ESS Endeavour – The Brig
Anderson Bell was not claustrophobic. He had spent time in some very tight spaces during his military career. He’d once had to crawl through a narrow tunnel on Mars that would have given the average person nightmares. It hadn’t bothered him. His mission objective – a terrorist stronghold – had been at the other end of that tunnel. That goal had kept him focussed. Today Anderson felt claustrophobic. This brig was much more spacious than a lot of places he’d found himself in, but his confinement here represented hopelessness. There was no mission to drive him forward. The mission was out of his hands now. He was a prisoner of his own people and there was nothing he could do.
Anderson had never felt this type of hopelessness before and he couldn’t find a way to express it. Anger was not an option – there was nothing to throw – there was nobody to scream at. Crying tears might have helped but he just couldn’t summon them. For the last fifty-five years he’d been the strong tough stereotypical male who didn’t cry. Even as a child he’d not allowed tears to wet his face. Little Andy Bell was the strong one. He was the kid everybody looked up to. If you needed somebody to lean on it was Andy Bell.
Now there was nobody to lean on him – and there was nobody for him to lean on either.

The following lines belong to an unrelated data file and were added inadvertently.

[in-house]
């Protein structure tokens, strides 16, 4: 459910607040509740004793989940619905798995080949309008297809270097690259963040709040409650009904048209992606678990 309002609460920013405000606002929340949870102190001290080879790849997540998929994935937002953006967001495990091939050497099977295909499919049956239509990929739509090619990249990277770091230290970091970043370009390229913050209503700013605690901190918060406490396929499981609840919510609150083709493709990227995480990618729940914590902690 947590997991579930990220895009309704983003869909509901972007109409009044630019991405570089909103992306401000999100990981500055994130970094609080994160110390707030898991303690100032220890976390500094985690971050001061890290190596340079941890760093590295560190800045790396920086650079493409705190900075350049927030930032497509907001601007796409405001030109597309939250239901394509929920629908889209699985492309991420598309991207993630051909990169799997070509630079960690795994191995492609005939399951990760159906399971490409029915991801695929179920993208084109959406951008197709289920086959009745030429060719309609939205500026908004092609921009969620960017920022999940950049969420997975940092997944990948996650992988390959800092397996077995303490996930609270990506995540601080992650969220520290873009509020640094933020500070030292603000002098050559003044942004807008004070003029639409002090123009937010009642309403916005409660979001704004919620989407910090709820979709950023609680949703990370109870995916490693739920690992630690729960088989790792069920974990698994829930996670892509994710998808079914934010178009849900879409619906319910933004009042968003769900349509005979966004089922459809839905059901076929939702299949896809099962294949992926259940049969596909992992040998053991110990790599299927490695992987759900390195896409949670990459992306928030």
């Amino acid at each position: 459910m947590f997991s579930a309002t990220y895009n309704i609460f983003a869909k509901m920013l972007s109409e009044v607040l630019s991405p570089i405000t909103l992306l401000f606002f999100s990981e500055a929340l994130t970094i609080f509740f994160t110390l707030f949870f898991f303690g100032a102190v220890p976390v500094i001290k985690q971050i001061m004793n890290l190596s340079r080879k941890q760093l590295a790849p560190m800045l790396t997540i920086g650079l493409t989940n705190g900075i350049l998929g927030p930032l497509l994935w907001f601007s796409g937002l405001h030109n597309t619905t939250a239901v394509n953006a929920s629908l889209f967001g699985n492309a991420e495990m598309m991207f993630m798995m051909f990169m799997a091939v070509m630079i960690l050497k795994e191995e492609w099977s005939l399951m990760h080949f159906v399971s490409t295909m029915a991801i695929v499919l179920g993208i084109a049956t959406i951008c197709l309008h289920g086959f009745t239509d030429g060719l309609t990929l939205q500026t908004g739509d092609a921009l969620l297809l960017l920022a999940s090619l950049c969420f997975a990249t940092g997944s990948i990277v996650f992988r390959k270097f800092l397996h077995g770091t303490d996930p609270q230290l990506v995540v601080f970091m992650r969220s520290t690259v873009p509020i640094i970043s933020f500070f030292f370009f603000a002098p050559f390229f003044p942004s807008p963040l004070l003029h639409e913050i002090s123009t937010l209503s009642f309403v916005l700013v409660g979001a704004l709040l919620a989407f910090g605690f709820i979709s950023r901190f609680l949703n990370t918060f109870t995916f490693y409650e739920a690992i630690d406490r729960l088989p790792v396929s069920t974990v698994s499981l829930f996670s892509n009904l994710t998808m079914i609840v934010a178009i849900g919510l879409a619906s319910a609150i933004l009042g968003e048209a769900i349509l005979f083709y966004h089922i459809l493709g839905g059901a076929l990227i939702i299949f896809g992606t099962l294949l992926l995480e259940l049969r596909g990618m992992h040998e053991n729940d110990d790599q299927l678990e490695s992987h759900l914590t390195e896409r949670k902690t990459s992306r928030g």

The door opened, snapping Anderson out of his self-imposed reverie. Cameron Boyd’s cheerful demeanour was somewhat subdued. He looked more like the man that Bell had met at the military academy all those years ago.
“Hey old boy.”
Anderson allowed a small smile to lift the corners of his mouth.
“I’d ask how yer doing’ but that seems painfully obvious.”
“I’ve had better days old friend.”
“Yes. Trust me, I do understand what you’re going through right now.”
Bell nodded. “You’re talking about Titan. You know I really should have been inside with you back then. I deserved it at least as much as you did. Maybe this is some kind of cosmic payback.”
Boyd shook his head. “The past is no matter Anderson. We’re in a new part of the galaxy. We’re at the very beginning of history. Our pasts are behind us. What’s important is who we are from this day forward.”
“You’re starting to sound like a Chaplain old friend. “ Anderson stopped pacing the confines of his cell and stepped closer to the bars.
”So you wanna know how I ended up in here?”
“Oh I heard. Something about sabotaging the ship and the murder of Commander Murphy.” Cameron gave a mock laugh. “Ya should’a covered yer tracks a little better Anderson.”
Bell laughed too – it was the bitter laugh of irony.
Cameron looked directly into his eyes.
“So, did you do it?” There was no pretence or accusation in the question, just a request for absolute honesty.